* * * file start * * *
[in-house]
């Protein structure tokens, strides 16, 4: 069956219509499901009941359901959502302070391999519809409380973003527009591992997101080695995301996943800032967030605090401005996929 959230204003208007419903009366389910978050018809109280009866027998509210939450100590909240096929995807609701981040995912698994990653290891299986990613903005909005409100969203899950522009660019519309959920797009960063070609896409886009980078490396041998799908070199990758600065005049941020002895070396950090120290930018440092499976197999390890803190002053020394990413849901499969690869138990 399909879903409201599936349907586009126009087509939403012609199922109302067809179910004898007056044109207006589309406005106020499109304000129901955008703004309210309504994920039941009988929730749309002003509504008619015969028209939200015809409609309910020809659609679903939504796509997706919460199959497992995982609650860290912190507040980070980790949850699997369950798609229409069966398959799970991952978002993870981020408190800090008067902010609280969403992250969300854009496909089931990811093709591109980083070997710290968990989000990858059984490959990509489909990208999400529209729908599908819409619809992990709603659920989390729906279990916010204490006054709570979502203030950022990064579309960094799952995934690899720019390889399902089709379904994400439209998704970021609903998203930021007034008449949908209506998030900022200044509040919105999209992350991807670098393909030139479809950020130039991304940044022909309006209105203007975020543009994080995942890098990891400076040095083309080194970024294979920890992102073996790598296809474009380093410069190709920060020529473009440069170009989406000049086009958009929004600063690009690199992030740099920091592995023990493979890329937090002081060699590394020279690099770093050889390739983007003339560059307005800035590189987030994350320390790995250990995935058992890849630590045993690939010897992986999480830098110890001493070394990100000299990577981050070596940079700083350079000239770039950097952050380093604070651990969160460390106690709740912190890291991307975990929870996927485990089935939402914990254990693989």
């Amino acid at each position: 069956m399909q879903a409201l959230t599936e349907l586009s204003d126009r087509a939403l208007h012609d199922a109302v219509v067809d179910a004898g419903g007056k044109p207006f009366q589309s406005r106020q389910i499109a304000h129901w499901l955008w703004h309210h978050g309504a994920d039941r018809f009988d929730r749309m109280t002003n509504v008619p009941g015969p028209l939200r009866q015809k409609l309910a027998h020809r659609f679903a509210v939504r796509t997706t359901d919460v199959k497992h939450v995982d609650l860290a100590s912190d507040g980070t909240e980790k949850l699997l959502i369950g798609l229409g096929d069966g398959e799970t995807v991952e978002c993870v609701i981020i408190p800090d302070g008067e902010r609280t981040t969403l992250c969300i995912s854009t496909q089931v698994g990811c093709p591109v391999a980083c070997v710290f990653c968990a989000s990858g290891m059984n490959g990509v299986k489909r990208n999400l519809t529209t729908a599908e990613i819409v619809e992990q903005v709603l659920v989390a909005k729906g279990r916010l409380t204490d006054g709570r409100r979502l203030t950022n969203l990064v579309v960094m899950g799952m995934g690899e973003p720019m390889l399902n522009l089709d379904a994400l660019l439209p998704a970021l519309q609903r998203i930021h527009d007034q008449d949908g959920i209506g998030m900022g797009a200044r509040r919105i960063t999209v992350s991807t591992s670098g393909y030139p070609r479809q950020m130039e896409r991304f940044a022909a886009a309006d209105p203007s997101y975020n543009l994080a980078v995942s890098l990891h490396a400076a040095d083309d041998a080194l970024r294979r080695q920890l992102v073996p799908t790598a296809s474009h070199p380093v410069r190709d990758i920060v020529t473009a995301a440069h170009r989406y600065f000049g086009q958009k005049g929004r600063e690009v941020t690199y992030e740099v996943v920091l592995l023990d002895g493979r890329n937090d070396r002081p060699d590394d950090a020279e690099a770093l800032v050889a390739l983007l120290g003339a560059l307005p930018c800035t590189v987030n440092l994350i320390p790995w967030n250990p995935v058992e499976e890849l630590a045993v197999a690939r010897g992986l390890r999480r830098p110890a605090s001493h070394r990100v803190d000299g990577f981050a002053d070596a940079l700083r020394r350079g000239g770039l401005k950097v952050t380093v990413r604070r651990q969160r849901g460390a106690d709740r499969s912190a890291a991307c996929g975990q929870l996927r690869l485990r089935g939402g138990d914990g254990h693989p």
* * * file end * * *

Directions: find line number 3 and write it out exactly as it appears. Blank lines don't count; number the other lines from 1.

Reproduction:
């Amino acid at each position: 069956m399909q879903a409201l959230t599936e349907l586009s204003d126009r087509a939403l208007h012609d199922a109302v219509v067809d179910a004898g419903g007056k044109p207006f009366q589309s406005r106020q389910i499109a304000h129901w499901l955008w703004h309210h978050g309504a994920d039941r018809f009988d929730r749309m109280t002003n509504v008619p009941g015969p028209l939200r009866q015809k409609l309910a027998h020809r659609f679903a509210v939504r796509t997706t359901d919460v199959k497992h939450v995982d609650l860290a100590s912190d507040g980070t909240e980790k949850l699997l959502i369950g798609l229409g096929d069966g398959e799970t995807v991952e978002c993870v609701i981020i408190p800090d302070g008067e902010r609280t981040t969403l992250c969300i995912s854009t496909q089931v698994g990811c093709p591109v391999a980083c070997v710290f990653c968990a989000s990858g290891m059984n490959g990509v299986k489909r990208n999400l519809t529209t729908a599908e990613i819409v619809e992990q903005v709603l659920v989390a909005k729906g279990r916010l409380t204490d006054g709570r409100r979502l203030t950022n969203l990064v579309v960094m899950g799952m995934g690899e973003p720019m390889l399902n522009l089709d379904a994400l660019l439209p998704a970021l519309q609903r998203i930021h527009d007034q008449d949908g959920i209506g998030m900022g797009a200044r509040r919105i960063t999209v992350s991807t591992s670098g393909y030139p070609r479809q950020m130039e896409r991304f940044a022909a886009a309006d209105p203007s997101y975020n543009l994080a980078v995942s890098l990891h490396a400076a040095d083309d041998a080194l970024r294979r080695q920890l992102v073996p799908t790598a296809s474009h070199p380093v410069r190709d990758i920060v020529t473009a995301a440069h170009r989406y600065f000049g086009q958009k005049g929004r600063e690009v941020t690199y992030e740099v996943v920091l592995l023990d002895g493979r890329n937090d070396r002081p060699d590394d950090a020279e690099a770093l800032v050889a390739l983007l120290g003339a560059l307005p930018c800035t590189v987030n440092l994350i320390p790995w967030n250990p995935v058992e499976e890849l630590a045993v197999a690939r010897g992986l390890r999480r830098p110890a605090s001493h070394r990100v803190d000299g990577f981050a002053d070596a940079l700083r020394r350079g000239g770039l401005k950097v952050t380093v990413r604070r651990q969160r849901g460390a106690d709740r499969s912190a890291a991307c996929g975990q929870l996927r690869l485990r089935g939402g138990d914990g254990h693989p």